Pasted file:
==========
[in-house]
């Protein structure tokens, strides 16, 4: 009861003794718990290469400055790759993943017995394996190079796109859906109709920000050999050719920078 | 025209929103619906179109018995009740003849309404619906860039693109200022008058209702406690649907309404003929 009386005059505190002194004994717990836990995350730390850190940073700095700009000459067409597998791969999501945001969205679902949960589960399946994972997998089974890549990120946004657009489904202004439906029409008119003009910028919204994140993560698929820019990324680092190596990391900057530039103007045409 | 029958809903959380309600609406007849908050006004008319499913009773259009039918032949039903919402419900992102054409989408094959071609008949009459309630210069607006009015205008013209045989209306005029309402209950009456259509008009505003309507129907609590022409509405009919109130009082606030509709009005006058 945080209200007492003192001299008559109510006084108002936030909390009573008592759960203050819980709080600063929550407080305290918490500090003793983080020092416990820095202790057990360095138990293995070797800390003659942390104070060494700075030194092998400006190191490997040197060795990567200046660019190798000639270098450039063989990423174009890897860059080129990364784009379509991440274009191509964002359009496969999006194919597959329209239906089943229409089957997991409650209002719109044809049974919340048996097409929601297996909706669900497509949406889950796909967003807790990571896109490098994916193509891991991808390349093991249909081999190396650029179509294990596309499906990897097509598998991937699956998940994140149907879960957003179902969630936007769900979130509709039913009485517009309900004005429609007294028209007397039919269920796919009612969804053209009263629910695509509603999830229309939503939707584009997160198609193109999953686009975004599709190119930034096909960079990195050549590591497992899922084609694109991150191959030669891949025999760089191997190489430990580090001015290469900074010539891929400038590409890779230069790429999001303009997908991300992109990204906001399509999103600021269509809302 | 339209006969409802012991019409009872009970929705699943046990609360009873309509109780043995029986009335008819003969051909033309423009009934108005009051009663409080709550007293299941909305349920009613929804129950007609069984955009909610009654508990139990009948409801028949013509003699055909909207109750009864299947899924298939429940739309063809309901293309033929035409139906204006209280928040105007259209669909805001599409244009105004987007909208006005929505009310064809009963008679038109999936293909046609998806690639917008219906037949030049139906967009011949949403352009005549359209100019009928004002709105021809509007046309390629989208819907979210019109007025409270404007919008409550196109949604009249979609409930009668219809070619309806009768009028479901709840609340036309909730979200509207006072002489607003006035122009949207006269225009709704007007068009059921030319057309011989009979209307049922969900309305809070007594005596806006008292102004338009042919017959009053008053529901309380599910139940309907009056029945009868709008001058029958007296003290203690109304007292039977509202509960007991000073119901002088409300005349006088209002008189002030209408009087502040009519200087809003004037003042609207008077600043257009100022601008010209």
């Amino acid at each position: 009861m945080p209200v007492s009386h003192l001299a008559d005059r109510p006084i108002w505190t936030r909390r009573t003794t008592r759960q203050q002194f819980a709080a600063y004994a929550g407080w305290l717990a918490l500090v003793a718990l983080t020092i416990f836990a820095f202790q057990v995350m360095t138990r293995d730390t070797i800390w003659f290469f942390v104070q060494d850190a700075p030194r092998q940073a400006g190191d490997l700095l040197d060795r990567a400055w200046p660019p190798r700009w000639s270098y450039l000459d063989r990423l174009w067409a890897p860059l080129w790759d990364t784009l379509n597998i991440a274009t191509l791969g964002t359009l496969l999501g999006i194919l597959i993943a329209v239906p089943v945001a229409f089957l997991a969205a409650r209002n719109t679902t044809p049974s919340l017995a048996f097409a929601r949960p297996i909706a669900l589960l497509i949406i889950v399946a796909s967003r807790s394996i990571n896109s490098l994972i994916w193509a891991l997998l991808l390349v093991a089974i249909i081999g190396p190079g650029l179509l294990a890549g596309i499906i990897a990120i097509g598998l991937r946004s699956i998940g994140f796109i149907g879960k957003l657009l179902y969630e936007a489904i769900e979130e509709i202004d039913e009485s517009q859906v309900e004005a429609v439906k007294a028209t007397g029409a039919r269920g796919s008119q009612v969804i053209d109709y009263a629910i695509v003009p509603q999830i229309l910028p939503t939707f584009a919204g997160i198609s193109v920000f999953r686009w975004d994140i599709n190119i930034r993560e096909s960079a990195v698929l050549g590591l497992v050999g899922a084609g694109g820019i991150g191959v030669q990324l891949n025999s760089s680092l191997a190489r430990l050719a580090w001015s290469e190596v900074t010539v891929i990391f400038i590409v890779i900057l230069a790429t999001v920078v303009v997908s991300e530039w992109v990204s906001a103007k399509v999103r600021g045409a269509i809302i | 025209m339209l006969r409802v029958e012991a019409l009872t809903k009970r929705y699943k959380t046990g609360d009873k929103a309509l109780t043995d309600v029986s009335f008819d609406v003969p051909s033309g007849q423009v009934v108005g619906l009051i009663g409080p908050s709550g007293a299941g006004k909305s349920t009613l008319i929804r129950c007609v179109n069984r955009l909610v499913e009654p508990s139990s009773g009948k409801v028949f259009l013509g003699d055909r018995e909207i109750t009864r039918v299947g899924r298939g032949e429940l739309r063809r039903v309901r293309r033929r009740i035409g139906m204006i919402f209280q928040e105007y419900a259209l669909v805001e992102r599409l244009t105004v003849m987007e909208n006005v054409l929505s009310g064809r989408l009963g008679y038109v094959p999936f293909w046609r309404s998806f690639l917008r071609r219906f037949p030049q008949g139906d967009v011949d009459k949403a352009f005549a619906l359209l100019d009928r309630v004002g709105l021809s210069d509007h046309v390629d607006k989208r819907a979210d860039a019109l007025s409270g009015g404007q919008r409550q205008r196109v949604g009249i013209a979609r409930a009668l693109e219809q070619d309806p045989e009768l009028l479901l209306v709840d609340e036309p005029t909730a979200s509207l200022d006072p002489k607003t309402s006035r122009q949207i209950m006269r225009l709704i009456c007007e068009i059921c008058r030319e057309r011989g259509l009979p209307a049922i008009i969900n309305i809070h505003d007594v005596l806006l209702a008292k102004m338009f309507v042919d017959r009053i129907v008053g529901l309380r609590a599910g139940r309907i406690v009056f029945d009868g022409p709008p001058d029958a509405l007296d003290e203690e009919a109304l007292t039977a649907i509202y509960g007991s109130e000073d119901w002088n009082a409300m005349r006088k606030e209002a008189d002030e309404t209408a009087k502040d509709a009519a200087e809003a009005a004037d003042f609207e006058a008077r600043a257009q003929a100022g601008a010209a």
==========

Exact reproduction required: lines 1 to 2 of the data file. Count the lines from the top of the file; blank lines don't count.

[in-house]
């Protein structure tokens, strides 16, 4: 009861003794718990290469400055790759993943017995394996190079796109859906109709920000050999050719920078 | 025209929103619906179109018995009740003849309404619906860039693109200022008058209702406690649907309404003929 009386005059505190002194004994717990836990995350730390850190940073700095700009000459067409597998791969999501945001969205679902949960589960399946994972997998089974890549990120946004657009489904202004439906029409008119003009910028919204994140993560698929820019990324680092190596990391900057530039103007045409 | 029958809903959380309600609406007849908050006004008319499913009773259009039918032949039903919402419900992102054409989408094959071609008949009459309630210069607006009015205008013209045989209306005029309402209950009456259509008009505003309507129907609590022409509405009919109130009082606030509709009005006058 945080209200007492003192001299008559109510006084108002936030909390009573008592759960203050819980709080600063929550407080305290918490500090003793983080020092416990820095202790057990360095138990293995070797800390003659942390104070060494700075030194092998400006190191490997040197060795990567200046660019190798000639270098450039063989990423174009890897860059080129990364784009379509991440274009191509964002359009496969999006194919597959329209239906089943229409089957997991409650209002719109044809049974919340048996097409929601297996909706669900497509949406889950796909967003807790990571896109490098994916193509891991991808390349093991249909081999190396650029179509294990596309499906990897097509598998991937699956998940994140149907879960957003179902969630936007769900979130509709039913009485517009309900004005429609007294028209007397039919269920796919009612969804053209009263629910695509509603999830229309939503939707584009997160198609193109999953686009975004599709190119930034096909960079990195050549590591497992899922084609694109991150191959030669891949025999760089191997190489430990580090001015290469900074010539891929400038590409890779230069790429999001303009997908991300992109990204906001399509999103600021269509809302 | 339209006969409802012991019409009872009970929705699943046990609360009873309509109780043995029986009335008819003969051909033309423009009934108005009051009663409080709550007293299941909305349920009613929804129950007609069984955009909610009654508990139990009948409801028949013509003699055909909207109750009864299947899924298939429940739309063809309901293309033929035409139906204006209280928040105007259209669909805001599409244009105004987007909208006005929505009310064809009963008679038109999936293909046609998806690639917008219906037949030049139906967009011949949403352009005549359209100019009928004002709105021809509007046309390629989208819907979210019109007025409270404007919008409550196109949604009249979609409930009668219809070619309806009768009028479901709840609340036309909730979200509207006072002489607003006035122009949207006269225009709704007007068009059921030319057309011989009979209307049922969900309305809070007594005596806006008292102004338009042919017959009053008053529901309380599910139940309907009056029945009868709008001058029958007296003290203690109304007292039977509202509960007991000073119901002088409300005349006088209002008189002030209408009087502040009519200087809003004037003042609207008077600043257009100022601008010209």